By exploring these resources, individuals can access valuable information on the FANCG gene, Fanconi anemia, and other related genes and diseases. This knowledge can aid in understanding the underlying genetic basis of the condition and contribute to advancements in diagnosis, treatment, and overall management of Fanconi anemia and associated health conditions.
Gene and Variant Databases
The FANCG gene, along with other core genes of the Fanconi Anemia (FA) pathway, is involved in the repair of DNA interstrand crosslinks (ICLs). Variants in the FANCG gene can lead to a loss of function, resulting in Fanconi Anemia.
There are several databases that catalog the gene and variant changes associated with Fanconi Anemia and other related genetic conditions. These databases provide additional information on the genes and proteins involved in the Fanconi Anemia pathway, as well as the specific variant changes that have been identified in individuals with Fanconi Anemia.
One such database is the FANCG variant catalog, which lists the variant changes found in the FANCG gene in individuals with Fanconi Anemia. This database provides information on the specific variant changes, their impact on the FANCG protein, and the clinical features associated with each variant.
Additionally, there are other databases that provide resources for variant testing and genetic testing for Fanconi Anemia. These databases include online resources such as OMIM, which provides information on genetic conditions and genes, as well as PubMed, which provides access to scientific articles and references on Fanconi Anemia and related conditions.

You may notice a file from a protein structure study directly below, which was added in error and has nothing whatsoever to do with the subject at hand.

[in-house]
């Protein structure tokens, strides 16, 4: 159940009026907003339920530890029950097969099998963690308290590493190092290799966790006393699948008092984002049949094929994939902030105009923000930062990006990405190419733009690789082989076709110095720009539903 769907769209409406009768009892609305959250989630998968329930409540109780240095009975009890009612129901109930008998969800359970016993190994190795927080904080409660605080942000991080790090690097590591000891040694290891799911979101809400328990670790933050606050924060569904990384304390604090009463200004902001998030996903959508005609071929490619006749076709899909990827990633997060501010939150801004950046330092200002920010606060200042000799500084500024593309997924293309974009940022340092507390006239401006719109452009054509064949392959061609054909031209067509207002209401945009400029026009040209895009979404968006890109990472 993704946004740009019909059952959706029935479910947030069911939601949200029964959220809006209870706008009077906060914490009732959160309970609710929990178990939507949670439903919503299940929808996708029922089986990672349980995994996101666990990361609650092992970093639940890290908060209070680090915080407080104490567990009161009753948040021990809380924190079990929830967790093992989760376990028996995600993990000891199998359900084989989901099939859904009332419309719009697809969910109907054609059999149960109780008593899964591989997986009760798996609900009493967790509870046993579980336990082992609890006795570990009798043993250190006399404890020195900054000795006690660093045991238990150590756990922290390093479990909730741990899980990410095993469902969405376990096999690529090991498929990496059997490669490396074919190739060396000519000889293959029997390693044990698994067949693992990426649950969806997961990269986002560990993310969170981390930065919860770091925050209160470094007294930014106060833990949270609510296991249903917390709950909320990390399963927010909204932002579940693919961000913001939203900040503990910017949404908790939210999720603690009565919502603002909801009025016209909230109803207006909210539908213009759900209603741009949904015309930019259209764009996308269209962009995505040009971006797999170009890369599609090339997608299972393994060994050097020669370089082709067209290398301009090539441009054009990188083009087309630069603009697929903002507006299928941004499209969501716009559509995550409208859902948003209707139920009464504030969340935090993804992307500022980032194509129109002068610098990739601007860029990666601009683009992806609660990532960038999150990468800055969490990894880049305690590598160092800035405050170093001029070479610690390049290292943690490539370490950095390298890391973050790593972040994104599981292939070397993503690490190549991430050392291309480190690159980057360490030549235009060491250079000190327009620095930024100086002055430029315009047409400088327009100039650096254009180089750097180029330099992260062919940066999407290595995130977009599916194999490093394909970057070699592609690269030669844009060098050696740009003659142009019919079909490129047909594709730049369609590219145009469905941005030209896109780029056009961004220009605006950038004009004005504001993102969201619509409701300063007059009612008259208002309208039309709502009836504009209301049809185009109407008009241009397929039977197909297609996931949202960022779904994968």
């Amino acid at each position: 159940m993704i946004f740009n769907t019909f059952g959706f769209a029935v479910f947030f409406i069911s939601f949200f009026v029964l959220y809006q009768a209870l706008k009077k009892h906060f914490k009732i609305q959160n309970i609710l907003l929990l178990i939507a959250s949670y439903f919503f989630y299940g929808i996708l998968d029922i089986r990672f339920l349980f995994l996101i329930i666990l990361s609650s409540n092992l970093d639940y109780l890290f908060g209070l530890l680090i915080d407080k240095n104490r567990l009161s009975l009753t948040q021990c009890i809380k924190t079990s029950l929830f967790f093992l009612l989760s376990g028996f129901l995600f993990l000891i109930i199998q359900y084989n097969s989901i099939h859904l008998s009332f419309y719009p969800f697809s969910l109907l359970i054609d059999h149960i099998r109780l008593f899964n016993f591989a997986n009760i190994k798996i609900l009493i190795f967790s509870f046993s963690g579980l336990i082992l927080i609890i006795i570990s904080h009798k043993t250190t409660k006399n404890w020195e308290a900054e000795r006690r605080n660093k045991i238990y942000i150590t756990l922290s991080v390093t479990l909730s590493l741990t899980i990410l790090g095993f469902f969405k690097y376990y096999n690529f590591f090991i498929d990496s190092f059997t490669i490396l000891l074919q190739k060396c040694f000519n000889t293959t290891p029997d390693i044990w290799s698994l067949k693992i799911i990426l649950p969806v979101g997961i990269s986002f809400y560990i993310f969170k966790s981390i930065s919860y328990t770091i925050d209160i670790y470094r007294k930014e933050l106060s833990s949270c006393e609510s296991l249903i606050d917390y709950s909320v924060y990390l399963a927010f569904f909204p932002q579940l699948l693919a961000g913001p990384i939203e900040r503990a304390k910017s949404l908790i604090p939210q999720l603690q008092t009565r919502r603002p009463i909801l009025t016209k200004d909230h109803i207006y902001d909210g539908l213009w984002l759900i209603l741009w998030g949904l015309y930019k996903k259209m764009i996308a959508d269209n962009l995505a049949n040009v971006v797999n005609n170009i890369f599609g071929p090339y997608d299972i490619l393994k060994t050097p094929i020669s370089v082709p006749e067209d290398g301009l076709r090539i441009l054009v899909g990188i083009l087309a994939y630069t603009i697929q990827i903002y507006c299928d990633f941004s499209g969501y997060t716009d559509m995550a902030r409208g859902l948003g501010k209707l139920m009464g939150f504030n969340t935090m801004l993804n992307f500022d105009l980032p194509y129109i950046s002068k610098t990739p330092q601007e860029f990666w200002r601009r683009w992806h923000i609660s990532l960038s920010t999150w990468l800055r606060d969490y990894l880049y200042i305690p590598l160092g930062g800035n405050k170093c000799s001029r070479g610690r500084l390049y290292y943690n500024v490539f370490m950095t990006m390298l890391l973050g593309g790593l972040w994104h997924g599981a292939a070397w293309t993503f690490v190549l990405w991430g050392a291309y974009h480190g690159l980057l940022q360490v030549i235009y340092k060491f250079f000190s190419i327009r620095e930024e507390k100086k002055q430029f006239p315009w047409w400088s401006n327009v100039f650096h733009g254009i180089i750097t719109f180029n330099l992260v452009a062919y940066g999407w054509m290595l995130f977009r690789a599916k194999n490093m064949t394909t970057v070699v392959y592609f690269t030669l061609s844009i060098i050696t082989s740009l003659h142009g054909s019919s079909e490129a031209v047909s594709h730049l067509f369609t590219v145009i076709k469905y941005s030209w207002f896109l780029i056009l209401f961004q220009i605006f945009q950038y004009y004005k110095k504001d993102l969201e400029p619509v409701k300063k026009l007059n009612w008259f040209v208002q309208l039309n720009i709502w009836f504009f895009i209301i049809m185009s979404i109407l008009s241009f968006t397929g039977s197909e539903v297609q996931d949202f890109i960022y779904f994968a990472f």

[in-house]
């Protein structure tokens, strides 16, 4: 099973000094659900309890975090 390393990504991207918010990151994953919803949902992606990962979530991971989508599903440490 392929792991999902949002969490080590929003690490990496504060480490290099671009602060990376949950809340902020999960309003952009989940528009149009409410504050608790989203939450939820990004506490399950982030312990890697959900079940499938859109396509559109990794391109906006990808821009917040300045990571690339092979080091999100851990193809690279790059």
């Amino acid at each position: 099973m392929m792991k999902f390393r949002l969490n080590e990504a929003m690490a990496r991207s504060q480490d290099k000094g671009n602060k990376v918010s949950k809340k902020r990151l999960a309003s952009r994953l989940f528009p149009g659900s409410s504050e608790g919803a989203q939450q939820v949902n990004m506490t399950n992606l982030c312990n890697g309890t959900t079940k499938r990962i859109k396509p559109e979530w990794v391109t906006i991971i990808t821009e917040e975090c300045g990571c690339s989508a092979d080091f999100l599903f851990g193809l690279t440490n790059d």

For individuals with Fanconi Anemia or other related genetic conditions, these databases can provide valuable information on the specific variant changes in their genes, as well as additional resources for testing and management of their condition.
In addition to databases specific to Fanconi Anemia, there are also databases that provide information on other genetic conditions and complementation groups. These databases can provide information on the genes involved in these conditions, variant changes that have been identified, and additional resources for testing and management of these conditions.
In summary, gene and variant databases play a crucial role in providing access to information on the genes and proteins involved in Fanconi Anemia and related conditions. These databases provide valuable resources for variant testing, genetic testing, and management of these conditions. Individuals with Fanconi Anemia can benefit from accessing these databases to gain a better understanding of their condition and explore potential treatment options.
- Other resources and databases related to FANCG gene complementation:
- Pubmed – a scientific database that contains articles on FANCG gene
- Certain genes related to FANCG: FANCA, FANCC, FANCE, FANCF, FANCL, FANCM
- Core repair genes: FANCB, FANCD2, FANCD1
- The Cancer Gene Census – a registry of genes that are thought to play a role in cancer
- OMIM – Online Mendelian Inheritance in Man, a catalog of human genes and genetic disorders
- Tests for FANCG gene variant proteins:
- Physical testing of individuals with Fanconi anemia
- Scientific articles listed on Pubmed related to FANCG
- Additional information and resources on FANCG gene and related diseases and conditions can be found in the following references:
- Fanconi Anemia – a health information resource on Fanconi anemia
- The Fanconi Anemia Research Fund – a non-profit organization dedicated to funding research on Fanconi anemia
- The Genetic Testing Registry – a comprehensive resource on genetic testing for various conditions
- The Human Gene Mutation Database – a database of gene mutations associated with human diseases